Lynette Eason is the USA Today bestselling author of Life Flight and Crossfire, as well as the Danger Never Sleeps, Blue Justice, Women of Justice, Deadly Reunions, Hidden Identity and Elite Guardians series. She is the winner of three ACFW Carol Awards, the Selah Award and the Inspirational Reader’s Choice Award, among others. She is a graduate of the University of South Carolina and has a master’s degree in education from Converse College. Eason lives in South Carolina with her husband and two children. Learn more at www.lynetteeason.com.

 

About the Book

FBI Special Agent Grace Billingsley tracks serial killers, using her skills as a psychiatrist and behavioral analyst. But prison psychiatrist Sam Monroe knows that just because a killer is incarcerated doesn't mean they're not a threat. His own father, Peter, is a serial killer—in prison but certainly not out of Sam's life. When bodies start showing up with Peter's MO, Sam and Grace have to get past the awkwardness and mistrust to solve this case—especially because it's about to get personal.

 

Did You Know?


In the book of Romans, the women Paul mentioned represent various walks of life—single, married, mothers. Here are a few examples:

  • Phoebe (Romans 16:1-2) – Although not mentioned anywhere else in Scripture, Phoebe gets the most ink in Paul’s greeting. She was a deacon in the church in Cenchreae and a patron of Paul’s. Phoebe probably carried Paul’s letter from Corinth to Rome. Paul also highly commended Phoebe to the Roman Christians and specifically asked them to help her.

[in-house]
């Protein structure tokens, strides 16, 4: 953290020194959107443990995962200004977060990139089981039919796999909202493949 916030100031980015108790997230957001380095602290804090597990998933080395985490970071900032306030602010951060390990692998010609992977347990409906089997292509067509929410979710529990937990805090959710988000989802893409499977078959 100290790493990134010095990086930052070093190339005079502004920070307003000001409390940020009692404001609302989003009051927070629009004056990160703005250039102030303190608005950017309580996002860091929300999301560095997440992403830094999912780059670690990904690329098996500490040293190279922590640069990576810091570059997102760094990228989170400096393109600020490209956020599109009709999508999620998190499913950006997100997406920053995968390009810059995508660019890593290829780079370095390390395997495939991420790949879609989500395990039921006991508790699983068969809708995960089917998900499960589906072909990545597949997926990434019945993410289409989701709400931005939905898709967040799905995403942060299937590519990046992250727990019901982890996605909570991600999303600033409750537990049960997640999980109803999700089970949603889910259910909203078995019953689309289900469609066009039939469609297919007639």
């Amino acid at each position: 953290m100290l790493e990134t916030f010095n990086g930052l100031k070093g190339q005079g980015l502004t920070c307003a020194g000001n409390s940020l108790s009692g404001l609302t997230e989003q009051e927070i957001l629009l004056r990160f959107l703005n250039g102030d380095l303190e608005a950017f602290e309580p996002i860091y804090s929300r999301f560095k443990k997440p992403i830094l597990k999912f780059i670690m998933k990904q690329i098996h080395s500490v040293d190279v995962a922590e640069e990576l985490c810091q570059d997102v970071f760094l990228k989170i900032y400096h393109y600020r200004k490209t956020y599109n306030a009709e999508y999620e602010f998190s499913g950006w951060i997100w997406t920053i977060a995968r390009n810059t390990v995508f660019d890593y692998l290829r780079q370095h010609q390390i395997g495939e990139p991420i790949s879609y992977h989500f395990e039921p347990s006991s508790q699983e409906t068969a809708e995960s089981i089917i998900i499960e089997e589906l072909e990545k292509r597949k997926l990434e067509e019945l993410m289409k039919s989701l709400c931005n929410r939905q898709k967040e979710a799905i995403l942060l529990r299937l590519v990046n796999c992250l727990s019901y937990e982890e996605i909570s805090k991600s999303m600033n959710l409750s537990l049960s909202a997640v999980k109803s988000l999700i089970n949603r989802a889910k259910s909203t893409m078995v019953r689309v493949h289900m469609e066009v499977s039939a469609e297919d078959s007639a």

• Priscilla (Romans 16:3-5) – Paul called her a “fellow worker in Christ Jesus.” Priscilla taught and discipled other believers (Acts 24:26). She and her husband Aquila also hosted one of the Roman house churches. Paul expressed deep gratitude to both of them, even writing that they had “risked their necks for my life” (Romans 16:4).

  • Junia (Romans 16:7) – Apparently, she and her husband Andronicus had been imprisoned at some point with Paul for their faith. Although there is some disagreement among scholars over whether Paul called Junia an apostle or meant she was admired by the apostles, there’s no doubt Paul held this great woman of God in high esteem.

In my new 40-day devotional book through Romans, I highlight Paul’s emphasis on women. “Paul’s descriptions of women in his greetings to the Roman Christians confirm that women held significant roles in the early church.” Paul valued women. They supported and helped his ministry and contributed to the overall spread of the gospel. Like then, God has a place and purpose for every woman in His kingdom.


-Kathy Howard, Deep Rooted

 

Why I LOVE My Local Christian Bookstore


“My memory is full of wondrous experiences that all started with opening the cover of a book and feeling its pages between my fingers. Most of the time this began in a real bookstore, because a book is more than lighted pixels on a screen.”


-H. L. Wegley, Voice in the Wilderness